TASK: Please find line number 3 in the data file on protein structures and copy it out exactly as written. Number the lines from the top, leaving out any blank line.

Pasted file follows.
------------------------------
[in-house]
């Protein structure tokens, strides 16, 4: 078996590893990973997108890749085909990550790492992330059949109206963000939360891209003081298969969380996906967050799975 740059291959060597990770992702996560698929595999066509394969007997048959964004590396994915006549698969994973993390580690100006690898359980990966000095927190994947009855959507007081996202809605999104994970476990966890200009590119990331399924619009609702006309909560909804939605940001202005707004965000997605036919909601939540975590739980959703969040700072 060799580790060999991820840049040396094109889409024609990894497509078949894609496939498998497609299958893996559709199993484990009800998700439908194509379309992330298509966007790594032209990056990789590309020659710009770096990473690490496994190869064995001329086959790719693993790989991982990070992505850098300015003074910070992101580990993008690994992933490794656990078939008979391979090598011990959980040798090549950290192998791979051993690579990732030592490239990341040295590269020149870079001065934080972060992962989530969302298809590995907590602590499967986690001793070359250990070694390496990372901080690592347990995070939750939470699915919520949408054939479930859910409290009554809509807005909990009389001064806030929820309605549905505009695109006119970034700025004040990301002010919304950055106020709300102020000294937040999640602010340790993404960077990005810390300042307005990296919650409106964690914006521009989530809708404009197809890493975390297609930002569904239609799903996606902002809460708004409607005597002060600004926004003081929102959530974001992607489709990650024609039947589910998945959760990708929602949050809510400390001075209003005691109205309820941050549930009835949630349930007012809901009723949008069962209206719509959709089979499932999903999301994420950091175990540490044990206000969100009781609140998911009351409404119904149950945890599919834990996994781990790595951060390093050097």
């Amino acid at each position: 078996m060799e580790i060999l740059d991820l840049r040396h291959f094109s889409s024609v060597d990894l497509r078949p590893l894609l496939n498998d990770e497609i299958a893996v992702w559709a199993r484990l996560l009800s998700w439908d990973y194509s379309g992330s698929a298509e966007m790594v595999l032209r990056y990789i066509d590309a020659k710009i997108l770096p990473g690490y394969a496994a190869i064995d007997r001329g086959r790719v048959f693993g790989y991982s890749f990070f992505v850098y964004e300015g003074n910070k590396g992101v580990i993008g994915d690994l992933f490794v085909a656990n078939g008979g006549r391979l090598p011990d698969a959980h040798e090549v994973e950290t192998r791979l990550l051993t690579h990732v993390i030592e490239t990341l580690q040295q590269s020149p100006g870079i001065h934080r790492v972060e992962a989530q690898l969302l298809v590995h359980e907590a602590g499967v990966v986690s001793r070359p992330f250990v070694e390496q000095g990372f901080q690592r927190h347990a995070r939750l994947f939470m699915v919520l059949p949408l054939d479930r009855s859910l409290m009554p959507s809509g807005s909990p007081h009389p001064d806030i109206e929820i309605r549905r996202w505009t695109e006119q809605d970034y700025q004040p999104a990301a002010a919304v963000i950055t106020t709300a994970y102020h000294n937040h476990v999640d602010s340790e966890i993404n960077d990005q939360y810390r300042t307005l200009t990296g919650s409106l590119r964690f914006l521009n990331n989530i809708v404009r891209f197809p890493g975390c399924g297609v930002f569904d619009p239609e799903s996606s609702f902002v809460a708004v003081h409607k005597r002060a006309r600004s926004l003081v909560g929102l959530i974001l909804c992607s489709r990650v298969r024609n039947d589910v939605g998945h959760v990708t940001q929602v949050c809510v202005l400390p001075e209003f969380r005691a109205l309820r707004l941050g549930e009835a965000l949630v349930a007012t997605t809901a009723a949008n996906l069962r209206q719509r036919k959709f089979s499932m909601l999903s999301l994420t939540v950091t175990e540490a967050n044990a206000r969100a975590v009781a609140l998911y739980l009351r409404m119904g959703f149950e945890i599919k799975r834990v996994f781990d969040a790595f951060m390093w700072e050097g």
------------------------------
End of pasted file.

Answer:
């Amino acid at each position: 078996m060799e580790i060999l740059d991820l840049r040396h291959f094109s889409s024609v060597d990894l497509r078949p590893l894609l496939n498998d990770e497609i299958a893996v992702w559709a199993r484990l996560l009800s998700w439908d990973y194509s379309g992330s698929a298509e966007m790594v595999l032209r990056y990789i066509d590309a020659k710009i997108l770096p990473g690490y394969a496994a190869i064995d007997r001329g086959r790719v048959f693993g790989y991982s890749f990070f992505v850098y964004e300015g003074n910070k590396g992101v580990i993008g994915d690994l992933f490794v085909a656990n078939g008979g006549r391979l090598p011990d698969a959980h040798e090549v994973e950290t192998r791979l990550l051993t690579h990732v993390i030592e490239t990341l580690q040295q590269s020149p100006g870079i001065h934080r790492v972060e992962a989530q690898l969302l298809v590995h359980e907590a602590g499967v990966v986690s001793r070359p992330f250990v070694e390496q000095g990372f901080q690592r927190h347990a995070r939750l994947f939470m699915v919520l059949p949408l054939d479930r009855s859910l409290m009554p959507s809509g807005s909990p007081h009389p001064d806030i109206e929820i309605r549905r996202w505009t695109e006119q809605d970034y700025q004040p999104a990301a002010a919304v963000i950055t106020t709300a994970y102020h000294n937040h476990v999640d602010s340790e966890i993404n960077d990005q939360y810390r300042t307005l200009t990296g919650s409106l590119r964690f914006l521009n990331n989530i809708v404009r891209f197809p890493g975390c399924g297609v930002f569904d619009p239609e799903s996606s609702f902002v809460a708004v003081h409607k005597r002060a006309r600004s926004l003081v909560g929102l959530i974001l909804c992607s489709r990650v298969r024609n039947d589910v939605g998945h959760v990708t940001q929602v949050c809510v202005l400390p001075e209003f969380r005691a109205l309820r707004l941050g549930e009835a965000l949630v349930a007012t997605t809901a009723a949008n996906l069962r209206q719509r036919k959709f089979s499932m909601l999903s999301l994420t939540v950091t175990e540490a967050n044990a206000r969100a975590v009781a609140l998911y739980l009351r409404m119904g959703f149950e945890i599919k799975r834990v996994f781990d969040a790595f951060m390093w700072e050097g």